It’s sometimes easier and more efficient to make decisions at informal meetings, but that doesn’t mean it’s necessarily a good idea to do things that way -- particularly for people in government.
Until recently, most committees in the Tennessee House held “pre-meetings,” where legislators would discuss issues and take vote tallies. All of this took place sometimes minutes before matters were officially decided at hearings. Members of the press and the public were not welcome.
Once news about this practice broke in March, House Speaker Beth Harwell immediately put her foot down. Meeting times should be made public and there should be an “open door policy,” she instructed committee chairs. Some legislators said there was nothing nefarious at play. It simply made things run faster and more smoothly to get up to speed in private. But the fact that bills sometimes went down without public discussion or vote -- and the revelation that lobbyists were able to make pitches in private -- made the whole thing look bad.
As the saga of Hillary Clinton’s emails showed the world yet again, looking like you might have something to hide immediately arouses suspicion. “Most of the time, on most policies, meetings should be open to the public so the world can know what we’re talking about,” says Alabama state Sen. Cam Ward.
With his state’s open meeting law eviscerated by a series of state Supreme Court decisions, Ward sponsored legislation to bring it back to life. It passed the Senate, “31 to nothing,” he says. “This lets people know what we’re talking about and it lets people know what our intentions are.”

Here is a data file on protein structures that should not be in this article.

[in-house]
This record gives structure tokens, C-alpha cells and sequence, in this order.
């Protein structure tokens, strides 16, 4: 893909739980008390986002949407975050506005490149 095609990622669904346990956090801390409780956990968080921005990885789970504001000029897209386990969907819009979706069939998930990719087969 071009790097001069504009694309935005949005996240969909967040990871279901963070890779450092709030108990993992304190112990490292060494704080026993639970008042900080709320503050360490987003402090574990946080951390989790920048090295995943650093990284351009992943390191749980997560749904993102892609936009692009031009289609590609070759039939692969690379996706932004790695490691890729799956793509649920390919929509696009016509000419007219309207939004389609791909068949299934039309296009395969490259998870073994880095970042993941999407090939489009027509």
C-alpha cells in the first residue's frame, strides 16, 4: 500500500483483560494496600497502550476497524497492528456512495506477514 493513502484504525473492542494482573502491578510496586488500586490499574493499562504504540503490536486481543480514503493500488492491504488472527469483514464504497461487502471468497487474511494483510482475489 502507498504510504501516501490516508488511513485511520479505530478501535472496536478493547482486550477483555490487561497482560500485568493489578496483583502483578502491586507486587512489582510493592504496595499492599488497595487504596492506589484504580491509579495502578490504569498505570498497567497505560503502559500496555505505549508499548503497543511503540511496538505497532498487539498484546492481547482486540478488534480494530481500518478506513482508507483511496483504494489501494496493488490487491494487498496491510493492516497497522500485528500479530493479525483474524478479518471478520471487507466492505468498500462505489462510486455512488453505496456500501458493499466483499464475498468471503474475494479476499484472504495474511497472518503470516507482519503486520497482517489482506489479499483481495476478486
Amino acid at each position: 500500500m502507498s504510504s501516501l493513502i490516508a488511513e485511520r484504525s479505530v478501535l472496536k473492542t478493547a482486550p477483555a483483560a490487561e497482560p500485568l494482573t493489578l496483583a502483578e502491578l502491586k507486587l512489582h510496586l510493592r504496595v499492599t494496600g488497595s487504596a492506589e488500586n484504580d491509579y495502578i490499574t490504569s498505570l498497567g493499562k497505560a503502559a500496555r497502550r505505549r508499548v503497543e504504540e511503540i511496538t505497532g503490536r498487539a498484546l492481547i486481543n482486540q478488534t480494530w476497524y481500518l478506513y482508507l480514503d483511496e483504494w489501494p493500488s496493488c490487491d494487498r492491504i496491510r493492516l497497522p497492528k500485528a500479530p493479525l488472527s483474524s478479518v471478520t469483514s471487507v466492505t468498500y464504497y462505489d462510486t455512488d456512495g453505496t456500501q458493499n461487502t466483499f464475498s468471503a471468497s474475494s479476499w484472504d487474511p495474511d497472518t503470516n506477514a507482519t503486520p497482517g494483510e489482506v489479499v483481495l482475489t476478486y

It’s hard to argue against transparency, yet there are constantly efforts to weaken public record and open meeting requirements, or work around them. The temptation is pretty strong. And there are times when it makes sense to keep a secret -- when an economic development deal is being worked out, for instance, or during the early stages of a background investigation of a potential appointee.
But there’s a reason they call it public office. Even with public access, it’s tough to know when lawmakers are trading favors or arranging sweetheart deals. Without it, forget it.
Even states with strict access laws sometimes have glaring loopholes. In keeping with its nickname, Florida has some of the strongest sunshine laws in the country. But legislators often find ways around such requirements. Anytime three or more legislators meet, they have to announce that fact and do so in public. But that only applies to prearranged meetings. If a few legislators happen to bump into one another in the hallways, why, they can sit and talk a while without alerting the press.
If agreements made in secret aren’t above board, though, there can be repercussions. Ray Sansom had to step down as speaker of the Florida House in 2009 after it came to light he’d secretly cut a deal to funnel $6 million in building funds to benefit a campaign contributor. (Criminal charges were later dropped.)
Debate about what business must be done in public continues in Florida. Gov. Rick Scott and the cabinet are facing a lawsuit from a private attorney and media outlets alleging that they improperly met in private to deal with the firing of the head of the state law enforcement agency. Scott and his cabinet have devoted $50,000 toward fending off the suit.
So far, they have neither confirmed nor denied that they met in private. “Scott’s not Mr. Sunshine,” says Barbara Petersen, president of the First Amendment Foundation in Tallahassee. “I refer to him as the black hole of sunshine.”